Advisor Voices

Advisor Voices: Certain Uncertainty

16 May 2019
Investment Strategist

A dozen years ago or so, when I worked for a major investment consultant, one of my colleagues criticized an investment team for not knowing what they did not know. I had to think about this for a long time, because how can you know something that you do not know? This notion has come back to me recently when thinking about the trade situation with China, because the eventual outcome is something I know that I do not know.

 President Trump’s May 5th increase in tariffs from 10% to 25% on $200 billion of goods came as a surprise to the markets, which had rallied considerably this year. The rally was, in part, due to optimism around a trade agreement. Those hopes were further dashed on May 13th, as China retaliated with tariffs as high as 25% on $60 billion in U.S. goods, sending global markets lower. Both sides have seemingly dug in their feet, with the U.S. saying it could impose a 25% tariff on the remaining $325 billion in Chinese exports.

The trade war has been a popular issue among voters/consumers.  However, the first $50 billion in tariffs did not directly affect consumer goods. The next $200 billion, which were first taxed at 10%, affected only 31% of consumer goods. Not only will consumers start to feel the effects of tariffs now that those will be taxed at 25%, but more than half of the remaining exports are consumer goods. How popular will tariffs be with voters when they go toy shopping this holiday season?

remaining U.S. imports from China

Source: Peterson Institute of International Economics

So what are the potential outcomes? One outcome could have the two sides take a step back, allowing Donald Trump and Xi Jinping to have a productive conversation at the G-20 meeting on June 28th. Another option could see trade negotiations continue to drag on or the trade war become more permanent. The later outcome would certainly be more damaging to China in terms of its effect on GDP since exports to the U.S. are more significant than our exports to them. However, higher tariffs will mean higher prices for U.S. consumers, which could affect spending and increase inflation. With uncertainty around consumer demand and supply chains, businesses may not invest as much in their companies, which could slow growth.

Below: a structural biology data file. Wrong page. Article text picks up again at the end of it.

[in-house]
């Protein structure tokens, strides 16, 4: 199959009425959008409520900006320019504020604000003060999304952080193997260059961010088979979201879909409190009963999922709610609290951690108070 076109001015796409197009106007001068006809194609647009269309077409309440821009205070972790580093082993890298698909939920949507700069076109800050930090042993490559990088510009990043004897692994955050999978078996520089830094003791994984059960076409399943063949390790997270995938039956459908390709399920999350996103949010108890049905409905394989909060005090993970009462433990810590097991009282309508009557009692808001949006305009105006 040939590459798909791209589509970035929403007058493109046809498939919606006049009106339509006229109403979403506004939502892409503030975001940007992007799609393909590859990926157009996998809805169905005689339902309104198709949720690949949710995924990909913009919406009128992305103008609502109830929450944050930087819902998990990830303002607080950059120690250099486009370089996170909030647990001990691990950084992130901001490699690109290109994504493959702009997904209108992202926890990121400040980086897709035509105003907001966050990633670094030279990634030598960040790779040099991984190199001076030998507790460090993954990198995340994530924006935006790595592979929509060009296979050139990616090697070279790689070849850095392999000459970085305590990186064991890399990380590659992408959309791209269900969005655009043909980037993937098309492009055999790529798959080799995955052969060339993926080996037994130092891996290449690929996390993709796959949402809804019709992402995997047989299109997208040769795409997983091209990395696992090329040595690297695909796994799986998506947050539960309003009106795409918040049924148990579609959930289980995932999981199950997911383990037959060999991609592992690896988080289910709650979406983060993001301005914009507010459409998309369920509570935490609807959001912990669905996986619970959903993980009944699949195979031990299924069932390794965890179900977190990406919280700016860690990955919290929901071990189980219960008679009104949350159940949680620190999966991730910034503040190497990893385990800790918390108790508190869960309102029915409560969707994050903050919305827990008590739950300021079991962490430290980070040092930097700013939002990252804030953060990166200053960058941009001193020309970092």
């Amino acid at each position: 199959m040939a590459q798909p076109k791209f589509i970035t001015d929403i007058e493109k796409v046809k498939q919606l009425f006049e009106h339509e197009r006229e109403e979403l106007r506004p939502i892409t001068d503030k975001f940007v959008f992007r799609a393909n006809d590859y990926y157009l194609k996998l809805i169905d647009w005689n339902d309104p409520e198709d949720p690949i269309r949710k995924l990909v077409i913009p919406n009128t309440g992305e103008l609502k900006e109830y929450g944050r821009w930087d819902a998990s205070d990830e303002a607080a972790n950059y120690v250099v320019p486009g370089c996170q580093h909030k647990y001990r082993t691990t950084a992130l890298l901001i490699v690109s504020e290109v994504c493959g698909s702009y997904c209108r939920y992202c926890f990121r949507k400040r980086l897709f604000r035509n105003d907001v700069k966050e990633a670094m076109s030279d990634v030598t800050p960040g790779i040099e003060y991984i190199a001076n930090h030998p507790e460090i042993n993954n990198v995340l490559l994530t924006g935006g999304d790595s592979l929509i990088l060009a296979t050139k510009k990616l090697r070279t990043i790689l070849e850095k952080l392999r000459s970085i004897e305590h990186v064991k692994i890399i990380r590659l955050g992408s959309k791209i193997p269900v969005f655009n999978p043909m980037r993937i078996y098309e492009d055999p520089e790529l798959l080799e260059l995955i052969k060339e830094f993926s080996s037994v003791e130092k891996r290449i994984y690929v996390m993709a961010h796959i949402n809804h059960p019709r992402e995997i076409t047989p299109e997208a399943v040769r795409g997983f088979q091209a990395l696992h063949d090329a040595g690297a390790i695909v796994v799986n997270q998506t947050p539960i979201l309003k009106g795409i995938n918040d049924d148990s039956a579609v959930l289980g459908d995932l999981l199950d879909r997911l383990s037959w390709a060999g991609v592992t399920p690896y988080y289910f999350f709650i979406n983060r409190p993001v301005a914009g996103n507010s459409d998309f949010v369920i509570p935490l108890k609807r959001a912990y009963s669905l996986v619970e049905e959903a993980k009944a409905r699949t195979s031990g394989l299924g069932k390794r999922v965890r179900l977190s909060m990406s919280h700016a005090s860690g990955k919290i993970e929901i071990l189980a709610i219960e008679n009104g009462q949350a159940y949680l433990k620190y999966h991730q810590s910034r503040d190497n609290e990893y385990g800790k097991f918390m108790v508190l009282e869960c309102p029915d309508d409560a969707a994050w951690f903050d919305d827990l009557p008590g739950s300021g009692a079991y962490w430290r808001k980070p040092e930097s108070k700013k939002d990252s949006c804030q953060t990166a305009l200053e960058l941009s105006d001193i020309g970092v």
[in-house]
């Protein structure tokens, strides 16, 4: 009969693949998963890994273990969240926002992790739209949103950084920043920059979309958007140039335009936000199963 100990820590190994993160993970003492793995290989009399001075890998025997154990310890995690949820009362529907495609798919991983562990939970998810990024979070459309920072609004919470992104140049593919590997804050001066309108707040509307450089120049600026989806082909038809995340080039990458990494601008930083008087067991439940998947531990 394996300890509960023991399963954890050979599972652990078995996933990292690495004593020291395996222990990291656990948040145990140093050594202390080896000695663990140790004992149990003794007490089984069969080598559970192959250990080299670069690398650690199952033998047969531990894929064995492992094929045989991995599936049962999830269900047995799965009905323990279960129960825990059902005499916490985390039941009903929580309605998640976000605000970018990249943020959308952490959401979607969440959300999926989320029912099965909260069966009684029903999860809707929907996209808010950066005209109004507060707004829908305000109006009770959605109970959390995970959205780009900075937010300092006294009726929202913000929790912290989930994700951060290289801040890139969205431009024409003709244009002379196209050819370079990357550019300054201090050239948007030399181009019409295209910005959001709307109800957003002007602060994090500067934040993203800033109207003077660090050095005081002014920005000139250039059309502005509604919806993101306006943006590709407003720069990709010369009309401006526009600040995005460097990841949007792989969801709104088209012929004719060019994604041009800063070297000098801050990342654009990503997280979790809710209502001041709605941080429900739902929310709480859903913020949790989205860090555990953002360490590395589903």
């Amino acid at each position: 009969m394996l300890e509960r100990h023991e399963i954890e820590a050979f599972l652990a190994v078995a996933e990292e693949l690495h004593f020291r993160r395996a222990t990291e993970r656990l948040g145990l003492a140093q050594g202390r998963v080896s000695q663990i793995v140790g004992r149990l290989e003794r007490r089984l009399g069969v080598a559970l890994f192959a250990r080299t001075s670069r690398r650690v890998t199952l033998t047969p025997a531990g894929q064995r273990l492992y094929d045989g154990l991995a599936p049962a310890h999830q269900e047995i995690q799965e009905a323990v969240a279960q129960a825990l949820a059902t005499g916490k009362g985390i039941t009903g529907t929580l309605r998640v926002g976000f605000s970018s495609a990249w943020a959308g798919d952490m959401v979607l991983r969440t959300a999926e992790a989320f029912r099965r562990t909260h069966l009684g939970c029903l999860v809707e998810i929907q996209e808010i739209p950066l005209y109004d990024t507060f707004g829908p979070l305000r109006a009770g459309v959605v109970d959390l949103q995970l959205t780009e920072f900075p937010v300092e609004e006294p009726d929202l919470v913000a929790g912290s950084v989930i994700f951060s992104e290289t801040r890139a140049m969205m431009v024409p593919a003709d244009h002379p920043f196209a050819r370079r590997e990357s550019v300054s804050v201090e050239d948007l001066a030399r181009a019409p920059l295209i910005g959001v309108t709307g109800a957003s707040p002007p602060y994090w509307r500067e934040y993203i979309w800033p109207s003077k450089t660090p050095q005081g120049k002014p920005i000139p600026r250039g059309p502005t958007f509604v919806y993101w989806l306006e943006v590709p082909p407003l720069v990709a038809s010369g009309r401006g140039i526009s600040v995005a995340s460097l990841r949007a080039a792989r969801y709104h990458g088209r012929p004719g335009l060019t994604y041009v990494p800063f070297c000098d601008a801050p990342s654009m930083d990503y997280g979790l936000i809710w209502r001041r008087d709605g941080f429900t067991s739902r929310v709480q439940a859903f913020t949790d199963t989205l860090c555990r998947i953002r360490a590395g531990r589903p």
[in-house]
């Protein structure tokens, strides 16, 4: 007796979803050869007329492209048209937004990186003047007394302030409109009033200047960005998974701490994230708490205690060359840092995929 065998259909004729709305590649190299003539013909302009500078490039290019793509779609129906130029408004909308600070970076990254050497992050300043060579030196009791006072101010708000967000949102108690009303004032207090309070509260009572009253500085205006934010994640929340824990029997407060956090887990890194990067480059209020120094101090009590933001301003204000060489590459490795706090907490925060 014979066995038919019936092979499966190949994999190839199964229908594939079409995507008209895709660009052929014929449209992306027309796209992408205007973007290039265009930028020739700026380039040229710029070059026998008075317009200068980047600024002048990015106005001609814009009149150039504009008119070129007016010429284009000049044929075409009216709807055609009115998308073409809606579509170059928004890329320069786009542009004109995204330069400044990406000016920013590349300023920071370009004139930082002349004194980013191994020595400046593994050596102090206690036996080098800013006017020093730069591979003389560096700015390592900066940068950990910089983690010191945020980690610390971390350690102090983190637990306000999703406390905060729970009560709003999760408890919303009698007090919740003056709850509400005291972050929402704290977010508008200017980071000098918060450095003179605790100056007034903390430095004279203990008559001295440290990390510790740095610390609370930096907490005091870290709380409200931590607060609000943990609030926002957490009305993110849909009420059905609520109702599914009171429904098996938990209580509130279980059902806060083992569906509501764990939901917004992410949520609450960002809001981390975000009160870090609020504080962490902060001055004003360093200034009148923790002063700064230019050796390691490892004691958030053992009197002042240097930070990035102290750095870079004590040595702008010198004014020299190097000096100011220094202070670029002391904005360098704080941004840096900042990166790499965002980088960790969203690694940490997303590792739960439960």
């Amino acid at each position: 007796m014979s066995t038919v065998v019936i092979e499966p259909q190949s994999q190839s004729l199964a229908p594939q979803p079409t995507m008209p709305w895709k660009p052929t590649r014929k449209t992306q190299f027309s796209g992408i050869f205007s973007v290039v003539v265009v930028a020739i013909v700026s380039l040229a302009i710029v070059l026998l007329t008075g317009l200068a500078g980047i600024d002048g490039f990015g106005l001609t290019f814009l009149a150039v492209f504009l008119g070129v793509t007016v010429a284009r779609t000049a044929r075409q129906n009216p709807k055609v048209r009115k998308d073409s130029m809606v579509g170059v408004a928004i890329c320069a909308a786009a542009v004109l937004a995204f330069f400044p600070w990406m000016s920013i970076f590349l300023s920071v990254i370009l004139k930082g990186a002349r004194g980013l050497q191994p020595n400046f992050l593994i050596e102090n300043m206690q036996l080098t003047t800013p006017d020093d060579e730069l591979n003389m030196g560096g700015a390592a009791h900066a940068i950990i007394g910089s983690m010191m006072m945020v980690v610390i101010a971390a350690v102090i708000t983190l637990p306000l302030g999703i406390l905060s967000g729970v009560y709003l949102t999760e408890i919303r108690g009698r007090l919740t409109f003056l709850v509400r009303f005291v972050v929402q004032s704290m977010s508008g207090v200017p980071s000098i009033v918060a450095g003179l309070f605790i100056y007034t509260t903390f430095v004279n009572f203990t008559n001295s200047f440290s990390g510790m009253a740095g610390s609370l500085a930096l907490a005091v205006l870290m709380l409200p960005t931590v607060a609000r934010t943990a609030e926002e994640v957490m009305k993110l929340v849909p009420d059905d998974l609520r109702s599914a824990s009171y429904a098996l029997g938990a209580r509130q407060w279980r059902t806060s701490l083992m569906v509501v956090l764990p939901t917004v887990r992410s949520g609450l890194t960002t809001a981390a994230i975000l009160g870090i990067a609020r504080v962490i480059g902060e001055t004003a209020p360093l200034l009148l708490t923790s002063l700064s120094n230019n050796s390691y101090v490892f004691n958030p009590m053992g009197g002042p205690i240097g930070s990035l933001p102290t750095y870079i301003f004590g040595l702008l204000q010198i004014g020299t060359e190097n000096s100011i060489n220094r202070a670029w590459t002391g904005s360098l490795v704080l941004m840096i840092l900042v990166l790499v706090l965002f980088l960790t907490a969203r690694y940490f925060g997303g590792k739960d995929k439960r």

So what is certain? The trade wars have contributed to slower global growth and escalating them will only dampen global GDP further. The Chinese government has a long-term view (Xi has no term limits) and the ability to provide economic stimulus, while politicians in the U.S. will want their voters happy with the 2020 election year coming up. Neither side wants to appear to bend or see their economy break. Hopefully, the more optimistic outcome will prevail and the second half of the year can be trade-tension free. Will it?  I am certain that I do not know.

Past performance is no guarantee of future results. Opinions are as of the publication date, subject to change and may not come to pass. This is for informational purposes only and shouldn’t be considered investment advice.

Please remember that past performance may not be indicative of future results. Different types of investments involve varying degrees of risk, and there can be no assurance that the future performance of any specific investment, investment strategy, or product (including the investments and/or investment strategies recommended or undertaken by Calamos Wealth Management LLC), or any non-investment related content, made reference to directly or indirectly in this newsletter will be profitable, equal any corresponding indicated historical performance level(s), be suitable for your portfolio or individual situation, or prove successful. Due to various factors, including changing market conditions and/or applicable laws, the content may no longer be reflective of current opinions or positions.

Moreover, you should not assume that any discussion or information contained in this newsletter serves as the receipt of, or as a substitute for, personalized investment advice from Calamos Wealth Management, LLC. To the extent that a reader has any questions regarding the applicability of any specific issue discussed above to his/ her individual situation, he/she is encouraged to consult with the professional advisor of his/her choosing. Calamos Wealth Management, LLC is neither a law firm nor a certified public accounting firm and no portion of the newsletter content should be construed as legal or accounting advice. If you are a Calamos Wealth Management, LLC client, please remember to contact Calamos Wealth Management, LLC, in writing, if there are any changes in your personal/financial situation or investment objectives for the purpose of reviewing/evaluating/revising our previous recommendations and/or services. A copy of the Calamos Wealth Management, LLC’s current written disclosure statement discussing our advisory services and fees is available upon request